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Concept of Poor Quality and the 1947 Gun Digest

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Topic author: Quigley
Subject: Concept of Poor Quality and the 1947 Gun Digest
Posted on: 05/26/2006 10:31:25 AM
Message:

Friends, I have wondered about the original publication of the concept suggesting poor workmanship and dangerous actions on ALL Japanese rifles.

I look for early comments in the post WWII gun literature for examples.
I recently came across the 1947 Edition of The Gun Digest (3rd Annual Edition, Copyright 1947, Klein’s Sporting Goods) and found these references to poor quality Japanese military rifles in three separate articles.
I suspect there are earlier examples out there, but I have not been able to find them yet.
Please share earlier quotes to document this issue.

C.I.: Rifles for the Ex-G.I., by Don Martin 1947:4 (C.I. means Civilian Issue)
“Did you, by any chance, bring home an enemy gun that you think might make a hunting rifle? If your gun is German you may have something.”
“If it is a Jap, it is definitely dangerous. Don’t shoot it.”
“You will find a fine article by Charles T. Haven elsewhere in this book on the subject. Don’t fail to read it.”

Military Small Arms of World War II, by Charles T. Haven 1947:22
“Japanese rifles are of very poor quality and workmanship––they should be considered as relics only!”

From Military to Sporter, by Charles T. Haven 1947:35
“The Japanese military rifle is a Mauser type arm in two models: Model 1907 and 1939 in .25 and .31 caliber. However, the quality of most Japanese rifles is such that it is inadvisable to convert them to any American caliber.”
“Most gunsmithing concerns will not take the responsibility of converting Japanese weapons as there is so much chance that any individual arm will be a poor one.”

Charles T. Haven was a respected authority in the first half of the 20th century on both the Colt Revolver and the history and use of automatic weapons.

He is the co-author of The History of the Colt Revolver, New York, Charles T. Haven & Frank A. Belden. 1940, and many other books on the Colt revolver.
He is the co-author of Automatic Weapons of the World, by Melvin M. Johnson and Charles T. Haven, published by William Morrow and Company, New York, 1945.

Haven’s opinion had to carry weight with both the public and other authors.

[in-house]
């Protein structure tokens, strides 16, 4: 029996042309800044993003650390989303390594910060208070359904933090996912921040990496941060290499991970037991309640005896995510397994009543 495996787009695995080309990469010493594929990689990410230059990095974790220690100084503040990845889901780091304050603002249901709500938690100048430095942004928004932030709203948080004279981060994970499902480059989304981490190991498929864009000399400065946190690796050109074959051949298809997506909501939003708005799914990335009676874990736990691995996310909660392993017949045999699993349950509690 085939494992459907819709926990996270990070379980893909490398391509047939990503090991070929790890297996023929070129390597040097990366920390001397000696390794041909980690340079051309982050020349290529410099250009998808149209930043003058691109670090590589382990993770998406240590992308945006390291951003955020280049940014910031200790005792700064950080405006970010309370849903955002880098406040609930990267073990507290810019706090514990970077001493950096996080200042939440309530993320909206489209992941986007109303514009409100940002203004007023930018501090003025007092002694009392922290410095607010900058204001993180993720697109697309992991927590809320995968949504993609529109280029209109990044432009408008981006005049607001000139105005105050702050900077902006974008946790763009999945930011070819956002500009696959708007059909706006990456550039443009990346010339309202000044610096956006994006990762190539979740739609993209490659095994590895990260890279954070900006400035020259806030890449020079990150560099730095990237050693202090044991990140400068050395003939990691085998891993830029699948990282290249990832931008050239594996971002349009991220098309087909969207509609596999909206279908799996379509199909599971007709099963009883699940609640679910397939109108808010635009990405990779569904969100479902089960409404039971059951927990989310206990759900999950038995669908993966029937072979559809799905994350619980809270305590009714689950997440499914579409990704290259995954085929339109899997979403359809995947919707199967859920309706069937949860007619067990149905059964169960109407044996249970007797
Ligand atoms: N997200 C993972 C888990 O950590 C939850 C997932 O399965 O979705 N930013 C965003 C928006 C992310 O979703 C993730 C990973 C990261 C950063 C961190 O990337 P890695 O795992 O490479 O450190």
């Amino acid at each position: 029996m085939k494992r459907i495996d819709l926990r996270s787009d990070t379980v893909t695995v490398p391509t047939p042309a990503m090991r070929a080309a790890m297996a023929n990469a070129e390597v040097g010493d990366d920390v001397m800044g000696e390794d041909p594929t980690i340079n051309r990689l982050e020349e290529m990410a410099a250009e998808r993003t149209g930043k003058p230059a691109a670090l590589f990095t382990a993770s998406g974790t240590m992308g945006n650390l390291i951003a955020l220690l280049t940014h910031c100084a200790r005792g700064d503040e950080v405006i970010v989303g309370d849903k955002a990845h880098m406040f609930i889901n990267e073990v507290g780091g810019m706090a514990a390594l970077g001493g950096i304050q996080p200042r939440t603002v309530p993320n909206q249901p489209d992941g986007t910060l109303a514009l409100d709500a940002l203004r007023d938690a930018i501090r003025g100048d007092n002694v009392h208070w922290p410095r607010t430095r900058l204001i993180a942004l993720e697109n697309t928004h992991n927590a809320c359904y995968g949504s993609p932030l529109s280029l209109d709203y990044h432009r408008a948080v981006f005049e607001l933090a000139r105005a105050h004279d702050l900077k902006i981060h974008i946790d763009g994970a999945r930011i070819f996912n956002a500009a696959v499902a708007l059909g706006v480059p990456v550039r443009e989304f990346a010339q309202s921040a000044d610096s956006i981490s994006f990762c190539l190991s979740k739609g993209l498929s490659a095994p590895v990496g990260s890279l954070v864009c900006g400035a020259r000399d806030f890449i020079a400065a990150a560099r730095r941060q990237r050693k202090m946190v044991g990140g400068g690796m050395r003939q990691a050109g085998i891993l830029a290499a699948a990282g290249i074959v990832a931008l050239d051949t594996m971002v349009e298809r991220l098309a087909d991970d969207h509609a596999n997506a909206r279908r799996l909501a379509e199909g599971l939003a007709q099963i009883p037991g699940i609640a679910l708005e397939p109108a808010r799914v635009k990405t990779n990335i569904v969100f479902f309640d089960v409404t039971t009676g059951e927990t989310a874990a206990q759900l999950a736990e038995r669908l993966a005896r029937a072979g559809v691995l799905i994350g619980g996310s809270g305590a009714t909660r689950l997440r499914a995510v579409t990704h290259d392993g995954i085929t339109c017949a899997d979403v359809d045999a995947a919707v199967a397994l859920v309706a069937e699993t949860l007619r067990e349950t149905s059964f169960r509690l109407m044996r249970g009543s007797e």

Is it possible that Haven’s statements in the Gun Digest launched this concept?
Q



Replies:

Reply author: fingolfen
Replied on: 05/26/2006 11:43:13 AM
Message:
Interesting and possible, but I'm not sure that there's just one source of the "Jap rifles are dangerous" perception. All during WW2 the "Japs" were portrayed as an inferior race by U.S. Propagandists. Throw in a few last ditch rifles with that prejudice intact and you solidify the opinion.

Reply author: Quigley
Replied on: 05/26/2006 11:55:11 AM
Message:
Mike, thank you. I agree that the perception issue is important, and I am interested in when the perceptions got first published and by whom.
Q

Reply author: fredh
Replied on: 05/26/2006 1:41:24 PM
Message:
Quig,when I was a kid back in the '50's, the idea that Japanese rifles were dangerous seemed to be a universal feeling among vets and hunters. Vets were giving me their souvenirs or letting them go at $5-$10, whereas Mausers were bringing $35 since their reputation was secure, and ammo was readily available at any hardware store. On the trading post mid-morning program at the radio station, my dad kept a want ad in place that "Fred's son wants a Japanese rifle. Anybody got one they want to let go?" Then in the evenings Dad would drive me around to look at them, and if I bought one, bitch at me some for wasting my money on something I didn't need. However, when we sat down to clean it up or check it out, and I pointed out what the vets were saying about them, his casual response normally was that "They sure killed a lot of our boys." So when I was about 12, he picked up some Norma ammo somewhere, and I was a little goosey on the first 7.7mm. round fired but was ready to shoot from then on. Another contribution to that post-war feeling about Japanese rifles was the bad reputation Japanese made goods had before the war. Anything made in Japan was considered junk, and that spilled over to the post-war period, until stuff like Nikon cameras, for example, hit the market, and then later the autos.